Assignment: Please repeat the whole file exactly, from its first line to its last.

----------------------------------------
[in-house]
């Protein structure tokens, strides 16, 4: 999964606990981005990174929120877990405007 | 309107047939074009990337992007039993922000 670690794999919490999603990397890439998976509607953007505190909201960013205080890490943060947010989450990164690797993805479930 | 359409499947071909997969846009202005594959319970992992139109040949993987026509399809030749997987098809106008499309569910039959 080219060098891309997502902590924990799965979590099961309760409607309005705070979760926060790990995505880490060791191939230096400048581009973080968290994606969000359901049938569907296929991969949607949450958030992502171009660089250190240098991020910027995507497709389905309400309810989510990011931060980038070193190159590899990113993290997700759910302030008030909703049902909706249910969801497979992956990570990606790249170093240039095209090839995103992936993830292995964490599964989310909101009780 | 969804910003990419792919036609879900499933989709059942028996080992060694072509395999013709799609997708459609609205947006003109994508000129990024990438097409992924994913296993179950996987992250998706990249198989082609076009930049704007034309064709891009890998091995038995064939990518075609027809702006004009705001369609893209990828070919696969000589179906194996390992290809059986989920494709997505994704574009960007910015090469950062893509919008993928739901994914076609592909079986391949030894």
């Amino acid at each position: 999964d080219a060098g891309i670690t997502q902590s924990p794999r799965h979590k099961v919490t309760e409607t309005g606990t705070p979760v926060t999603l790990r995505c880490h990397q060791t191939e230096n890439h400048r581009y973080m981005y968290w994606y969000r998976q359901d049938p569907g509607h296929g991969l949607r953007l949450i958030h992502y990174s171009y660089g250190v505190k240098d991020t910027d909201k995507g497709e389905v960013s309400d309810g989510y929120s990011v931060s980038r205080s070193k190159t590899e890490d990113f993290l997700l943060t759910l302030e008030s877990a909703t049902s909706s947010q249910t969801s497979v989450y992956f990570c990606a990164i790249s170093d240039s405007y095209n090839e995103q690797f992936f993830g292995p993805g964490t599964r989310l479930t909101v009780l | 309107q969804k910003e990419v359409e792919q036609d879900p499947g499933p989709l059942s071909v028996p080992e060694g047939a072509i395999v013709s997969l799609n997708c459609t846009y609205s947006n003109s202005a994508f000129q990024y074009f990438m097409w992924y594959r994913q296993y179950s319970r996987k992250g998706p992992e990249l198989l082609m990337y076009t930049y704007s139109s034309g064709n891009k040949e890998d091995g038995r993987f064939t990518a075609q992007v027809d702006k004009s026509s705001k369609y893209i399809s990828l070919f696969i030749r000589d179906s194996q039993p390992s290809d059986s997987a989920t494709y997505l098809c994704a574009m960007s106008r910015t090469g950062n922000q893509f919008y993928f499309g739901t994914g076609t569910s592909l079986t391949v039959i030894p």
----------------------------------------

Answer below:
[in-house]
């Protein structure tokens, strides 16, 4: 999964606990981005990174929120877990405007 | 309107047939074009990337992007039993922000 670690794999919490999603990397890439998976509607953007505190909201960013205080890490943060947010989450990164690797993805479930 | 359409499947071909997969846009202005594959319970992992139109040949993987026509399809030749997987098809106008499309569910039959 080219060098891309997502902590924990799965979590099961309760409607309005705070979760926060790990995505880490060791191939230096400048581009973080968290994606969000359901049938569907296929991969949607949450958030992502171009660089250190240098991020910027995507497709389905309400309810989510990011931060980038070193190159590899990113993290997700759910302030008030909703049902909706249910969801497979992956990570990606790249170093240039095209090839995103992936993830292995964490599964989310909101009780 | 969804910003990419792919036609879900499933989709059942028996080992060694072509395999013709799609997708459609609205947006003109994508000129990024990438097409992924994913296993179950996987992250998706990249198989082609076009930049704007034309064709891009890998091995038995064939990518075609027809702006004009705001369609893209990828070919696969000589179906194996390992290809059986989920494709997505994704574009960007910015090469950062893509919008993928739901994914076609592909079986391949030894």
């Amino acid at each position: 999964d080219a060098g891309i670690t997502q902590s924990p794999r799965h979590k099961v919490t309760e409607t309005g606990t705070p979760v926060t999603l790990r995505c880490h990397q060791t191939e230096n890439h400048r581009y973080m981005y968290w994606y969000r998976q359901d049938p569907g509607h296929g991969l949607r953007l949450i958030h992502y990174s171009y660089g250190v505190k240098d991020t910027d909201k995507g497709e389905v960013s309400d309810g989510y929120s990011v931060s980038r205080s070193k190159t590899e890490d990113f993290l997700l943060t759910l302030e008030s877990a909703t049902s909706s947010q249910t969801s497979v989450y992956f990570c990606a990164i790249s170093d240039s405007y095209n090839e995103q690797f992936f993830g292995p993805g964490t599964r989310l479930t909101v009780l | 309107q969804k910003e990419v359409e792919q036609d879900p499947g499933p989709l059942s071909v028996p080992e060694g047939a072509i395999v013709s997969l799609n997708c459609t846009y609205s947006n003109s202005a994508f000129q990024y074009f990438m097409w992924y594959r994913q296993y179950s319970r996987k992250g998706p992992e990249l198989l082609m990337y076009t930049y704007s139109s034309g064709n891009k040949e890998d091995g038995r993987f064939t990518a075609q992007v027809d702006k004009s026509s705001k369609y893209i399809s990828l070919f696969i030749r000589d179906s194996q039993p390992s290809d059986s997987a989920t494709y997505l098809c994704a574009m960007s106008r910015t090469g950062n922000q893509f919008y993928f499309g739901t994914g076609t569910s592909l079986t391949v039959i030894p």